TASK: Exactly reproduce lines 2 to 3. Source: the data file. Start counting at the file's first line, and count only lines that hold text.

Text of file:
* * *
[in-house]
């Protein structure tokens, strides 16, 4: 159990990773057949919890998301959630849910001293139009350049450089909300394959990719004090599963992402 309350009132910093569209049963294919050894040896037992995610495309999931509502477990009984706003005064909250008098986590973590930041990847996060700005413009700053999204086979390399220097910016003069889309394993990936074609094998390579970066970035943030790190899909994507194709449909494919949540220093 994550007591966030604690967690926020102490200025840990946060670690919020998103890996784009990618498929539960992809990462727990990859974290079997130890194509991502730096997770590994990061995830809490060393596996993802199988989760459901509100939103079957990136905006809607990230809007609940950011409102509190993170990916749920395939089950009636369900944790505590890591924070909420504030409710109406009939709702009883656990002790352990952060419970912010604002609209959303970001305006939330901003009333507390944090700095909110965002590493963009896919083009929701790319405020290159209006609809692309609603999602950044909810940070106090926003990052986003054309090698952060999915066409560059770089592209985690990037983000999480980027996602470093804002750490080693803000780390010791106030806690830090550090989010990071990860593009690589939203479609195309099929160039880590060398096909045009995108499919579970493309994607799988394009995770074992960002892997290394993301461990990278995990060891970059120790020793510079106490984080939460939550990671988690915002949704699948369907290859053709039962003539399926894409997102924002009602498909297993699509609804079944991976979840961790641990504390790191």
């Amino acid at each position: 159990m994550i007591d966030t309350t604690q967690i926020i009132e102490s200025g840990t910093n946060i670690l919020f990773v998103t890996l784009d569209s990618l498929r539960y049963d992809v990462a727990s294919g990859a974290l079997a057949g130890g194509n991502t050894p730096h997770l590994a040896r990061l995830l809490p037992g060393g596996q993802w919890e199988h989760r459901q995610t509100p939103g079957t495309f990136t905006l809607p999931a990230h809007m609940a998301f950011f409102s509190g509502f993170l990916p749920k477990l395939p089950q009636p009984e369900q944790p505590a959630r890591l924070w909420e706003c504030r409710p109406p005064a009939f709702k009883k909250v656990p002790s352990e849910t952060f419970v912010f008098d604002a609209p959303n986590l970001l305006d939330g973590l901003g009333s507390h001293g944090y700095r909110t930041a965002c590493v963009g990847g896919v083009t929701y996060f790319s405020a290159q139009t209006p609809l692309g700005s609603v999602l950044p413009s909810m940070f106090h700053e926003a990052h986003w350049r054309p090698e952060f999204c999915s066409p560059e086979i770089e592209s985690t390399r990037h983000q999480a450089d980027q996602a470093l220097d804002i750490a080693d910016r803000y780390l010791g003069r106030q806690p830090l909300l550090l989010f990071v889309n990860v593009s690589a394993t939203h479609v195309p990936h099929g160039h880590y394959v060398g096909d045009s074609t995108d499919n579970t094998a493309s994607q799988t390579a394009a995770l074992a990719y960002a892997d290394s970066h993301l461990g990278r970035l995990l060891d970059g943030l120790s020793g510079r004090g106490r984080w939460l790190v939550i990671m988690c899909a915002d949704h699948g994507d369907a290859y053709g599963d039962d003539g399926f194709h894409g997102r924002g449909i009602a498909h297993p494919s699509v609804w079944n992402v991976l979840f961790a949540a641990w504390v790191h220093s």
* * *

């Protein structure tokens, strides 16, 4: 159990990773057949919890998301959630849910001293139009350049450089909300394959990719004090599963992402 309350009132910093569209049963294919050894040896037992995610495309999931509502477990009984706003005064909250008098986590973590930041990847996060700005413009700053999204086979390399220097910016003069889309394993990936074609094998390579970066970035943030790190899909994507194709449909494919949540220093 994550007591966030604690967690926020102490200025840990946060670690919020998103890996784009990618498929539960992809990462727990990859974290079997130890194509991502730096997770590994990061995830809490060393596996993802199988989760459901509100939103079957990136905006809607990230809007609940950011409102509190993170990916749920395939089950009636369900944790505590890591924070909420504030409710109406009939709702009883656990002790352990952060419970912010604002609209959303970001305006939330901003009333507390944090700095909110965002590493963009896919083009929701790319405020290159209006609809692309609603999602950044909810940070106090926003990052986003054309090698952060999915066409560059770089592209985690990037983000999480980027996602470093804002750490080693803000780390010791106030806690830090550090989010990071990860593009690589939203479609195309099929160039880590060398096909045009995108499919579970493309994607799988394009995770074992960002892997290394993301461990990278995990060891970059120790020793510079106490984080939460939550990671988690915002949704699948369907290859053709039962003539399926894409997102924002009602498909297993699509609804079944991976979840961790641990504390790191």
């Amino acid at each position: 159990m994550i007591d966030t309350t604690q967690i926020i009132e102490s200025g840990t910093n946060i670690l919020f990773v998103t890996l784009d569209s990618l498929r539960y049963d992809v990462a727990s294919g990859a974290l079997a057949g130890g194509n991502t050894p730096h997770l590994a040896r990061l995830l809490p037992g060393g596996q993802w919890e199988h989760r459901q995610t509100p939103g079957t495309f990136t905006l809607p999931a990230h809007m609940a998301f950011f409102s509190g509502f993170l990916p749920k477990l395939p089950q009636p009984e369900q944790p505590a959630r890591l924070w909420e706003c504030r409710p109406p005064a009939f709702k009883k909250v656990p002790s352990e849910t952060f419970v912010f008098d604002a609209p959303n986590l970001l305006d939330g973590l901003g009333s507390h001293g944090y700095r909110t930041a965002c590493v963009g990847g896919v083009t929701y996060f790319s405020a290159q139009t209006p609809l692309g700005s609603v999602l950044p413009s909810m940070f106090h700053e926003a990052h986003w350049r054309p090698e952060f999204c999915s066409p560059e086979i770089e592209s985690t390399r990037h983000q999480a450089d980027q996602a470093l220097d804002i750490a080693d910016r803000y780390l010791g003069r106030q806690p830090l909300l550090l989010f990071v889309n990860v593009s690589a394993t939203h479609v195309p990936h099929g160039h880590y394959v060398g096909d045009s074609t995108d499919n579970t094998a493309s994607q799988t390579a394009a995770l074992a990719y960002a892997d290394s970066h993301l461990g990278r970035l995990l060891d970059g943030l120790s020793g510079r004090g106490r984080w939460l790190v939550i990671m988690c899909a915002d949704h699948g994507d369907a290859y053709g599963d039962d003539g399926f194709h894409g997102r924002g449909i009602a498909h297993p494919s699509v609804w079944n992402v991976l979840f961790a949540a641990w504390v790191h220093s």